Farm Ireland
Independent.ie

Sunday 23 July 2017

Great weather will help crops power through growth stages

Michael Hennessy
Michael Hennessy

Michael Hennessy

For the most part those who were considering not planting this year have succumbed to the glorious weather and it appears almost all tillage land will be sown again.

Crops sown over the last week or so should be through the ground relatively quickly and, all going well, will power through the growth stages without a hitch.

Last week, as part of the ongoing Teagasc spring crop walks, I visited some farms in the south east. The first farm had a crop of advanced Cordial winter wheat which was sown after beans on October 14.

This crop was at a strong first node and was likely to reach the second node by early this week. The crop had received its first split of nitrogen and the second split was applied over the weekend. The application of a growth regulator was a priority for this crop and again it should have received it over the weekend.

In terms of the correct choice of growth regulator, the grower had a choice but time was not on his side. Although the crop was unlikely to have reached terminal spiklet (the latest growth stage where the application of CCC could inflict damage) an alternative growth regulator to straight CCC should be considered.

Products such as Meteor (2.0-2.5l/ha) or Canopy (1.2-1.5l/ha) have label clearance to be applied to a crop up GS32. Canopy can be applied up to flag leaf. Straight CCC products are restricted up to GS31.

The crop had septoria on its older leafs but no active lesions were present. The next job was to split a plant to see the position of the leaves. It revealed that the fourth last leaf was half way out and the third last leaf was unlikely to appear for about seven to 10 days. As Cordial is not the cleanest variety, chlorothalonil 1.0l/ha (Bravo) would be added with the growth regulator and the first main fungicide would be planned for the last week of April.

On the same farm, Sparrow spring wheat, sown in mid February, was at the three-leaf stage and a good scattering of weeds were present. Paring back to soil revealed plenty of weeds yet to emerge and the slight cap on the surface was probably holding back this emergence a little. It is planned to apply a herbicide like Ally Max (half rate) plus CMPP to the crop towards the end of this week. The rate of the herbicide will be dictated in part by the growing conditions in the days leading up to the application.


Cold and harsh weather will necessitate increasing rates, where as warm, dull growthy time is ideal for reducing rates. An aphicide will not be applied to the crop as the advice this year is that it is not necessary to crops sown up to last week due to the very low aphid numbers. The crop has received all its P and K and has received 63kg/ha (50 units/ac) of nitrogen. The crop will not receive further nitrogen for about two weeks.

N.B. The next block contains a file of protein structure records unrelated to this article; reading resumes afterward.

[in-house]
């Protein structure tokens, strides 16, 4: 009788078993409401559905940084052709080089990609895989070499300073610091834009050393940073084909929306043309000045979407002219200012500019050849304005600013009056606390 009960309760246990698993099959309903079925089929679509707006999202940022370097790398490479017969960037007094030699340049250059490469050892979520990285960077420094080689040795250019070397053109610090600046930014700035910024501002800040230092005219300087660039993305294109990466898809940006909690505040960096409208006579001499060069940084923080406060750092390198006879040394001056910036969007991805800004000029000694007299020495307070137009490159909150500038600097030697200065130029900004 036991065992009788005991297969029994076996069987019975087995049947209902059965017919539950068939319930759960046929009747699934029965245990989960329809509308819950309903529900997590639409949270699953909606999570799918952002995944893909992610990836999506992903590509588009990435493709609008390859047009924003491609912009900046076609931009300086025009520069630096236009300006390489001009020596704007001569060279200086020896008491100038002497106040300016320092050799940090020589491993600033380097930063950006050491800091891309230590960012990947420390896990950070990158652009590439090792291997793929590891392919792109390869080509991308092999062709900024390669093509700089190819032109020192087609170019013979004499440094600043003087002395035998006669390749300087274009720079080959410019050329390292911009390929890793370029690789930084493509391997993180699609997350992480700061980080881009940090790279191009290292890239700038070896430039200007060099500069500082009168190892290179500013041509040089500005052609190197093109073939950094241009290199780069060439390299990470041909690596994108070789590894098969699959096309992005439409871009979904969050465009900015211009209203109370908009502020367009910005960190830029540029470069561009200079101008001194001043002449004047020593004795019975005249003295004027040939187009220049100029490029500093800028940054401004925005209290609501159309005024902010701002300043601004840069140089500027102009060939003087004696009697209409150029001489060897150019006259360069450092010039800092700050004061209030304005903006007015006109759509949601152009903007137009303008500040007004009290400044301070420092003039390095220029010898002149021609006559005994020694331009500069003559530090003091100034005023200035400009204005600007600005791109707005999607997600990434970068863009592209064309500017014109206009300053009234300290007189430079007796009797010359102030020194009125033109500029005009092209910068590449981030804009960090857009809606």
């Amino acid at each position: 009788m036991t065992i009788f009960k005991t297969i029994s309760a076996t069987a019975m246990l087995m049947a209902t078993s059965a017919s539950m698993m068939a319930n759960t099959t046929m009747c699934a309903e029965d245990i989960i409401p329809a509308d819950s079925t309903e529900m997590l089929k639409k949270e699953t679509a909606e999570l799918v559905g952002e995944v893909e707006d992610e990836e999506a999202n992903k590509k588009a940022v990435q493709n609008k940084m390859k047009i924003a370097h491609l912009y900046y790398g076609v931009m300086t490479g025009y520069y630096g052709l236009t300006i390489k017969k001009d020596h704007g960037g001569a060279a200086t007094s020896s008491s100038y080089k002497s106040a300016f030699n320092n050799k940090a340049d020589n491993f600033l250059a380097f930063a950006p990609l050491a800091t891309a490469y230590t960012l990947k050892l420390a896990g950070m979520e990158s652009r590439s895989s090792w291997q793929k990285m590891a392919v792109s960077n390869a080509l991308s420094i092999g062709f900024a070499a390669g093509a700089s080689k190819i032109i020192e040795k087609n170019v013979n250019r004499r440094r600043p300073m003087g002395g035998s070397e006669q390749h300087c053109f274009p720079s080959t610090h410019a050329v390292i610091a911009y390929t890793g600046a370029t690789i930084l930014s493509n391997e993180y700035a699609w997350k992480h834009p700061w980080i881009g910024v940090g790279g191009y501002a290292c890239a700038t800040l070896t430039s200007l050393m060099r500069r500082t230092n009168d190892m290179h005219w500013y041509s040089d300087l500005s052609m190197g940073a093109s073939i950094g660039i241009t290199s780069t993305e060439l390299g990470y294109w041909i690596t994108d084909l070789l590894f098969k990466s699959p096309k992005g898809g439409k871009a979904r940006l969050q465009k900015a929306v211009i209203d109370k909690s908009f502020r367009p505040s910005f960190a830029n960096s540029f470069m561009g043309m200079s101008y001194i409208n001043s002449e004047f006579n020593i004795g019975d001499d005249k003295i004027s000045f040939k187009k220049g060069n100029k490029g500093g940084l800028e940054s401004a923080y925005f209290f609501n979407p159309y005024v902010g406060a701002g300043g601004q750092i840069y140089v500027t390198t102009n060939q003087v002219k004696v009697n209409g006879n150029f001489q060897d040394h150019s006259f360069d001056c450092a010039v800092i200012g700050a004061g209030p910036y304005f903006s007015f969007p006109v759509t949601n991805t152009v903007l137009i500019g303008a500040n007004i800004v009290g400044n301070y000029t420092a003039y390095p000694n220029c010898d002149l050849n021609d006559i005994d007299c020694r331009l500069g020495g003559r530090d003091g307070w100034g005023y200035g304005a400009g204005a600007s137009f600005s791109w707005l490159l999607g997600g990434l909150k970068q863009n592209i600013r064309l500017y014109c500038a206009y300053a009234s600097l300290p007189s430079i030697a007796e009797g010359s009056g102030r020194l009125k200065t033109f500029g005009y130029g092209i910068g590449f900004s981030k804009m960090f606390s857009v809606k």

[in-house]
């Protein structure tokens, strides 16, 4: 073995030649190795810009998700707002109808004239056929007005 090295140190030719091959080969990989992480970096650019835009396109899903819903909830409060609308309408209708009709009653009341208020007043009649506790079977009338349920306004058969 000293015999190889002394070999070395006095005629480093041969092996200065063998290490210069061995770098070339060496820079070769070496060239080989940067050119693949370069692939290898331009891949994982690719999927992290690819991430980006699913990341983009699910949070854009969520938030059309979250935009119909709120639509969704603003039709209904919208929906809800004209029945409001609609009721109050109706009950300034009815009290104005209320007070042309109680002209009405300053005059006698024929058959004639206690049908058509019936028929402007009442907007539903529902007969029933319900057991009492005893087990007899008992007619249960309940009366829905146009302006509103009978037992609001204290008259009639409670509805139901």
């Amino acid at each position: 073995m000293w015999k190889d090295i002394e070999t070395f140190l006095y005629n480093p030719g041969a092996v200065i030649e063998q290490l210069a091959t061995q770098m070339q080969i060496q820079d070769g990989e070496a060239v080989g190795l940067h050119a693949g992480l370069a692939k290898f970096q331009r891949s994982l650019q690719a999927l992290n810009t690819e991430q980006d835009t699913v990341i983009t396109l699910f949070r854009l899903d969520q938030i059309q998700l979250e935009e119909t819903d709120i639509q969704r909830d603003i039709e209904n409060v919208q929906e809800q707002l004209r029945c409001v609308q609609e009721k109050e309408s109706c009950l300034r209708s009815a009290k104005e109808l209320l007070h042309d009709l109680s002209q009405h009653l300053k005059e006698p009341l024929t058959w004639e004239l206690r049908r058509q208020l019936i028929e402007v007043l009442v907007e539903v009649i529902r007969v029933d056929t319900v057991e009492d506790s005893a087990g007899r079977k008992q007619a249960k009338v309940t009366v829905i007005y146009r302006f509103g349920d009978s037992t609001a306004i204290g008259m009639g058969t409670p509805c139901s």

An early April sown crop of Sebastian spring barley was at the two leaf stage. The crop was sown at 147kg/ha (9.3 st/ac) which has resulted in a plant stand of 270 plants per square metre or about a 90pc establishment rate.

The crop has received 63 kg/ha (50 units/ac) of nitrogen and all its P and K in the form of 18:6:12. It is planned to top up the nitrogen around early tillering. Concern was expressed about the levels of grain protein produced in previous years on the farm and the ability to of the grain to achieve the required making standard this year.

Minch Norton want a minimum spec of 9.3pc grain protein (range 9.3-11.6pc). Over the past couple of years quite a large tonnage of barley failed to achieve the minimum protein levels. However, average grain proteins (9.5pc) delivered up to then were on the lower side of the scale but did make this spec.

Season has a large part to play in how nitrogen is taken up by the plant and subsequently converted into protein. In the past, an early application (before early tillering) of nitrogen was preferred to minimise protein levels and maintain yield. This timing protects yields by supplying adequate nitrogen so that the plant produces. This practice should not change.

The winter of 2009 has many similarities to 2008 in that both were very wet leaving very little residual nitrogen in the soils. Growers should continue to apply all the nitrogen (index 1, 135kg/ha N) to the crop before mid tillering. Where a grower has additional nitrogen (as part of the Nitrogen Directive) then this should be applied no later than GS30. An option of applying a liquid feed is available later in the season, if necessary, but nitrogen in these products are counted as part of the total nitrogen for the Nitrates Directive.

Irish Independent